Bench-to-bedside review: Mobilizing patients in the intensive care unit – from pathophysiology to clinical trials

  • Alex D Truong1,

    Affiliated with

    • Eddy Fan1,

      Affiliated with

      • Roy G Brower1 and

        Affiliated with

        • Dale M Needham1, 2Email author

          Affiliated with

          Critical Care200913:216

          DOI: 10.1186/cc7885

          Published: 13 July 2009

          Abstract

          As the mortality from critical illness has improved in recent years, there has been increasing focus on patient outcomes after hospital discharge. Neuromuscular weakness acquired in the intensive care unit (ICU) is common, persistent, and often severe. Immobility due to prolonged bed rest in the ICU may play an important role in the development of ICU-acquired weakness. Studies in other patient populations have demonstrated that moderate exercise is beneficial in altering the inflammatory milieu associated with immobility, and in improving muscle strength and physical function. Recent studies have demonstrated that early mobility in the ICU is safe and feasible, with a potential reduction in short-term physical impairment. However, early mobility requires a significant change in ICU practice, with reductions in heavy sedation and bed rest. Further research is required to determine whether early mobility in the ICU can improve patients' short-term and long-term outcomes.

          Introduction

          Bed rest has been prescribed for a wide range of conditions, from acute medical illnesses to postoperative convalescence. In intensive care units (ICUs) bed rest is especially common [1, 2]. However, a meta-analysis of 39 randomized trials examining the effect of bed rest on 15 different medical conditions and procedures demonstrated that bed rest was not beneficial and may be associated with harm [3]. Immobility from prolonged bed rest is associated with many complications, including muscle atrophy, pressure ulcers, atelectasis, and bone demineralization [4].

          With improving short-term survival among critically ill patients [5], there is a growing appreciation of the neuromuscular sequelae experienced by patients after hospital discharge. In some ICU survivors, weakness can persist for years after hospital discharge [6, 7]. Although the etiology of this weakness is multifactorial, early mobilization of ICU patients may help to reduce the muscle atrophy, weakness, and deconditioning associated with bed rest. Exercise is effective in decreasing inflammation and all-cause mortality in healthy individuals and patients with chronic disease [8, 9]. This review outlines the etiology and potential mechanisms of ICU-acquired weakness. Furthermore, we highlight the potential risks, benefits, and challenges of early mobility in the critically ill to reduce ICU-acquired weakness and improve patient outcomes.

          Risk factors for critical illness associated neuromuscular abnormalities

          The etiology of ICU-acquired weakness is multifactorial, with a number of studies establishing independent risk factors for its development. Overall, disease severity (for instance, Acute Physiology and Chronic Health Evaluation II score), the presence of the systemic inflammatory response syndrome, and organ failure are associated with neuromuscular abnormalities on electromyography/nerve conduction studies [10, 11]. Moreover, the presence of clinically detectable muscle weakness was positively associated with the number of days with two or more organ dysfunctions in a multivariate analysis [12]. Other risk factors include the duration of mechanical ventilation [12] and ICU length of stay [13], as well as serum glucose levels [13], hyperosmolality [11], and use of parenteral nutrition [11]. Use of potentially myotoxic or neurotoxic medications, such as corticosteroids [12] and nondepolarizing neuromuscular blocking agents [11], has been associated with neuromuscular abnormalities, although these findings have not consistently been reported in other studies [10].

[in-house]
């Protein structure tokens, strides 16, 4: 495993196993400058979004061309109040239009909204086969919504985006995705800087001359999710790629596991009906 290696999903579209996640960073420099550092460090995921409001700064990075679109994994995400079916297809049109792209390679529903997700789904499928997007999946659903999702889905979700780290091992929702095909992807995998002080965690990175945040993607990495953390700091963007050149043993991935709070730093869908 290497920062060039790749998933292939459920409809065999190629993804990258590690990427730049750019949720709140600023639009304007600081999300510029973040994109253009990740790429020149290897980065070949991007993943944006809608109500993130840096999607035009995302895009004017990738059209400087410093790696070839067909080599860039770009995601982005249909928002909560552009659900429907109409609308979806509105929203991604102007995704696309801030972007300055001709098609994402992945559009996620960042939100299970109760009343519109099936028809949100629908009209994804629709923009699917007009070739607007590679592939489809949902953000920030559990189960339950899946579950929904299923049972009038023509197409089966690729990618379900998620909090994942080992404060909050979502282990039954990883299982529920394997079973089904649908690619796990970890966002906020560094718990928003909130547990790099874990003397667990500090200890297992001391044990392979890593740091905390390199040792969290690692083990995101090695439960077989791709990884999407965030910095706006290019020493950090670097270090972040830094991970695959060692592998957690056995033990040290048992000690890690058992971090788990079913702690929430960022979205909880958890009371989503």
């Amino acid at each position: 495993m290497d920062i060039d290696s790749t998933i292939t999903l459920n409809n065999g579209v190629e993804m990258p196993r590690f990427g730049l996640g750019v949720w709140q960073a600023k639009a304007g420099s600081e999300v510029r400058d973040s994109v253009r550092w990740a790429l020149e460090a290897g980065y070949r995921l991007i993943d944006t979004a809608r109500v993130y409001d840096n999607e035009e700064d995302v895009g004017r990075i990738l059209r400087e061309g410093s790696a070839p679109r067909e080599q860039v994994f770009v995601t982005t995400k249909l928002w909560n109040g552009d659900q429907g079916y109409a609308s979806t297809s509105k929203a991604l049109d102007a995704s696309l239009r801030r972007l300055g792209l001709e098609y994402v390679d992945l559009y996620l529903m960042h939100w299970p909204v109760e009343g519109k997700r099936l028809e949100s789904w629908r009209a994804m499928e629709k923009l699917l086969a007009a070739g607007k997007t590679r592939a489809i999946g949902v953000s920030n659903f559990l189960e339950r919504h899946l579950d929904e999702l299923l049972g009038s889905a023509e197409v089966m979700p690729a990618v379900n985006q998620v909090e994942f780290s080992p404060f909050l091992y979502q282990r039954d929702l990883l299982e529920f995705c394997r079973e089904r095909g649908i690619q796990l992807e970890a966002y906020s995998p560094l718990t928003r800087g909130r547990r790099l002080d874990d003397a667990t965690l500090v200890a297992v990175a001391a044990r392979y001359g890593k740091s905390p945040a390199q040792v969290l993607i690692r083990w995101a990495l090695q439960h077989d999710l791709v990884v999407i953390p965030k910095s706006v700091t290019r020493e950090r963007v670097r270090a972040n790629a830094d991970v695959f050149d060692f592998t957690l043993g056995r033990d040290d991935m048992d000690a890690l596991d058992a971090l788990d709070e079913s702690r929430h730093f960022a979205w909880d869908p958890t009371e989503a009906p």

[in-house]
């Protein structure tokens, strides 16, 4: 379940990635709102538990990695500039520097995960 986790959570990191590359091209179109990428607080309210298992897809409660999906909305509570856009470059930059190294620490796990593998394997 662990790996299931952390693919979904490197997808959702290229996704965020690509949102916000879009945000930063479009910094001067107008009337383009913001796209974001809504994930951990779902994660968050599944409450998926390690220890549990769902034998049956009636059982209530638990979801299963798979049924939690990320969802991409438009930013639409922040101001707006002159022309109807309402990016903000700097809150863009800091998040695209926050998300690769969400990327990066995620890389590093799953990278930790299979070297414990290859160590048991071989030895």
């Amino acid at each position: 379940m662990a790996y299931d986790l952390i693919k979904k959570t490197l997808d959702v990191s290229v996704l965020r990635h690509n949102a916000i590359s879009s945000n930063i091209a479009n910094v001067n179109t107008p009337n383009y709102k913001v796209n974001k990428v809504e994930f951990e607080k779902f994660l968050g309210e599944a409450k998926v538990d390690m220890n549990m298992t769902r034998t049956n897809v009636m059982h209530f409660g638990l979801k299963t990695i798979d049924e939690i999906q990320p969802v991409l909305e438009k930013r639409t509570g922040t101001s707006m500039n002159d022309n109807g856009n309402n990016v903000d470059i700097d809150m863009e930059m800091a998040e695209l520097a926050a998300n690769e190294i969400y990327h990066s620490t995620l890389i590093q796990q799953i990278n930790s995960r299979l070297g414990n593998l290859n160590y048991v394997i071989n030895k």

Immobility and muscle loss

          The mechanisms by which critical illness leads to muscle weakness are complex and involve several inter-related processes (Figure 1). Pathophysiologically important mechanisms for weakness include immobility, as well as local and systemic inflammation, which act synergistically to promote significant muscle loss in the critically ill patient. Importantly, prolonged bed rest associated with critical illness leads to decreased muscle protein synthesis, increased urinary nitrogen excretion (indicating muscle catabolism), and decreased muscle mass, especially in the lower extremities [14]. These changes lead to deleterious effects on muscle weakness, with 1% to 1.5% of quadriceps muscle strength lost for each day of bed rest in healthy individuals [15, 16]. Both preclinical and clinical studies suggest a more profound effect of immobilization in the elderly, with a greater loss of lean body mass [14, 17]. Additionally, the interaction of bed rest and critical illness appears to result in more significant muscle loss than bed rest alone [1821].
          http://static-content.springer.com/image/art%3A10.1186%2Fcc7885/MediaObjects/13054_2009_Article_7317_Fig1_HTML.jpg
          Figure 1